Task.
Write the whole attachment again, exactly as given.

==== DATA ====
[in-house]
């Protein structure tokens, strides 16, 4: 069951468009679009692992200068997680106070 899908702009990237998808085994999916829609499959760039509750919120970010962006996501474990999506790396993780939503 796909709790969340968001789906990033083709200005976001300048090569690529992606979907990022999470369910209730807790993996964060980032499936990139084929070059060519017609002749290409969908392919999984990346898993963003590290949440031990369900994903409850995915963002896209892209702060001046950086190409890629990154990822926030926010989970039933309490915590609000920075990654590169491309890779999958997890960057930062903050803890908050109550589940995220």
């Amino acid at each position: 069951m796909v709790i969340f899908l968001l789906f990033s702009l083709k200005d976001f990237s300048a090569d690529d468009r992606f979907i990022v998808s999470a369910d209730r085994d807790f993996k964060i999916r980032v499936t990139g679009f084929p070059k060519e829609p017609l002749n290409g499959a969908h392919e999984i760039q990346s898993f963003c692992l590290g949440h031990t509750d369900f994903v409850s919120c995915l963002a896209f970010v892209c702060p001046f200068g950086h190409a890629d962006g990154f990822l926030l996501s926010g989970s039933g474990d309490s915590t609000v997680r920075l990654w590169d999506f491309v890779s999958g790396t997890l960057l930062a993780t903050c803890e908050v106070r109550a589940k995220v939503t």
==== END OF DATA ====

[in-house]
């Protein structure tokens, strides 16, 4: 069951468009679009692992200068997680106070 899908702009990237998808085994999916829609499959760039509750919120970010962006996501474990999506790396993780939503 796909709790969340968001789906990033083709200005976001300048090569690529992606979907990022999470369910209730807790993996964060980032499936990139084929070059060519017609002749290409969908392919999984990346898993963003590290949440031990369900994903409850995915963002896209892209702060001046950086190409890629990154990822926030926010989970039933309490915590609000920075990654590169491309890779999958997890960057930062903050803890908050109550589940995220």
């Amino acid at each position: 069951m796909v709790i969340f899908l968001l789906f990033s702009l083709k200005d976001f990237s300048a090569d690529d468009r992606f979907i990022v998808s999470a369910d209730r085994d807790f993996k964060i999916r980032v499936t990139g679009f084929p070059k060519e829609p017609l002749n290409g499959a969908h392919e999984i760039q990346s898993f963003c692992l590290g949440h031990t509750d369900f994903v409850s919120c995915l963002a896209f970010v892209c702060p001046f200068g950086h190409a890629d962006g990154f990822l926030l996501s926010g989970s039933g474990d309490s915590t609000v997680r920075l990654w590169d999506f491309v890779s999958g790396t997890l960057l930062a993780t903050c803890e908050v106070r109550a589940k995220v939503t």